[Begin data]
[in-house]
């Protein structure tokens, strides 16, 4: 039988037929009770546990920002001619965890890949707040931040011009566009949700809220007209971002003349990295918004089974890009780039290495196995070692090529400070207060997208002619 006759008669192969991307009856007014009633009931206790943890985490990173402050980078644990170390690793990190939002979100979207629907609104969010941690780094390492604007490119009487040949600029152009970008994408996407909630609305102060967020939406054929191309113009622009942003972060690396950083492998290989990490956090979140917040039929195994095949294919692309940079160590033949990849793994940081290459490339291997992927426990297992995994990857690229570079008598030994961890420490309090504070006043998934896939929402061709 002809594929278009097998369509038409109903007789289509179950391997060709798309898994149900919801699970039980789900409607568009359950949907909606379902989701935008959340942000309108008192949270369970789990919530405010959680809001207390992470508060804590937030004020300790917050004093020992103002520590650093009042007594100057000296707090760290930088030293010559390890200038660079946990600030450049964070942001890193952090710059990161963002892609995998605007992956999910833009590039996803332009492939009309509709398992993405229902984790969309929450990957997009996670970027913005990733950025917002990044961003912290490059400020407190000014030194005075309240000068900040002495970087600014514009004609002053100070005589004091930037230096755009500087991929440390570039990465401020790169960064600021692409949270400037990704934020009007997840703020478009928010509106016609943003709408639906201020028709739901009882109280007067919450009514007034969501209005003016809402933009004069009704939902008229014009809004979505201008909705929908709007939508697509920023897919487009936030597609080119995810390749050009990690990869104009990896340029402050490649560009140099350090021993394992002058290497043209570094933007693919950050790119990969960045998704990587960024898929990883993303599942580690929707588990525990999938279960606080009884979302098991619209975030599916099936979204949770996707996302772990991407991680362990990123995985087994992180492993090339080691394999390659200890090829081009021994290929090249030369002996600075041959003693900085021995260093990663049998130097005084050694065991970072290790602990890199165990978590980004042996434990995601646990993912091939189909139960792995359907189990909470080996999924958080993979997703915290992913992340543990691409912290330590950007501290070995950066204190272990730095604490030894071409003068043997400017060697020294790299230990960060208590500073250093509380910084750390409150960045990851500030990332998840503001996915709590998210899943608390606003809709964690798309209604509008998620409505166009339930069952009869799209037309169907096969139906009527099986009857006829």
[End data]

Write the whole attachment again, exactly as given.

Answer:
[in-house]
């Protein structure tokens, strides 16, 4: 039988037929009770546990920002001619965890890949707040931040011009566009949700809220007209971002003349990295918004089974890009780039290495196995070692090529400070207060997208002619 006759008669192969991307009856007014009633009931206790943890985490990173402050980078644990170390690793990190939002979100979207629907609104969010941690780094390492604007490119009487040949600029152009970008994408996407909630609305102060967020939406054929191309113009622009942003972060690396950083492998290989990490956090979140917040039929195994095949294919692309940079160590033949990849793994940081290459490339291997992927426990297992995994990857690229570079008598030994961890420490309090504070006043998934896939929402061709 002809594929278009097998369509038409109903007789289509179950391997060709798309898994149900919801699970039980789900409607568009359950949907909606379902989701935008959340942000309108008192949270369970789990919530405010959680809001207390992470508060804590937030004020300790917050004093020992103002520590650093009042007594100057000296707090760290930088030293010559390890200038660079946990600030450049964070942001890193952090710059990161963002892609995998605007992956999910833009590039996803332009492939009309509709398992993405229902984790969309929450990957997009996670970027913005990733950025917002990044961003912290490059400020407190000014030194005075309240000068900040002495970087600014514009004609002053100070005589004091930037230096755009500087991929440390570039990465401020790169960064600021692409949270400037990704934020009007997840703020478009928010509106016609943003709408639906201020028709739901009882109280007067919450009514007034969501209005003016809402933009004069009704939902008229014009809004979505201008909705929908709007939508697509920023897919487009936030597609080119995810390749050009990690990869104009990896340029402050490649560009140099350090021993394992002058290497043209570094933007693919950050790119990969960045998704990587960024898929990883993303599942580690929707588990525990999938279960606080009884979302098991619209975030599916099936979204949770996707996302772990991407991680362990990123995985087994992180492993090339080691394999390659200890090829081009021994290929090249030369002996600075041959003693900085021995260093990663049998130097005084050694065991970072290790602990890199165990978590980004042996434990995601646990993912091939189909139960792995359907189990909470080996999924958080993979997703915290992913992340543990691409912290330590950007501290070995950066204190272990730095604490030894071409003068043997400017060697020294790299230990960060208590500073250093509380910084750390409150960045990851500030990332998840503001996915709590998210899943608390606003809709964690798309209604509008998620409505166009339930069952009869799209037309169907096969139906009527099986009857006829």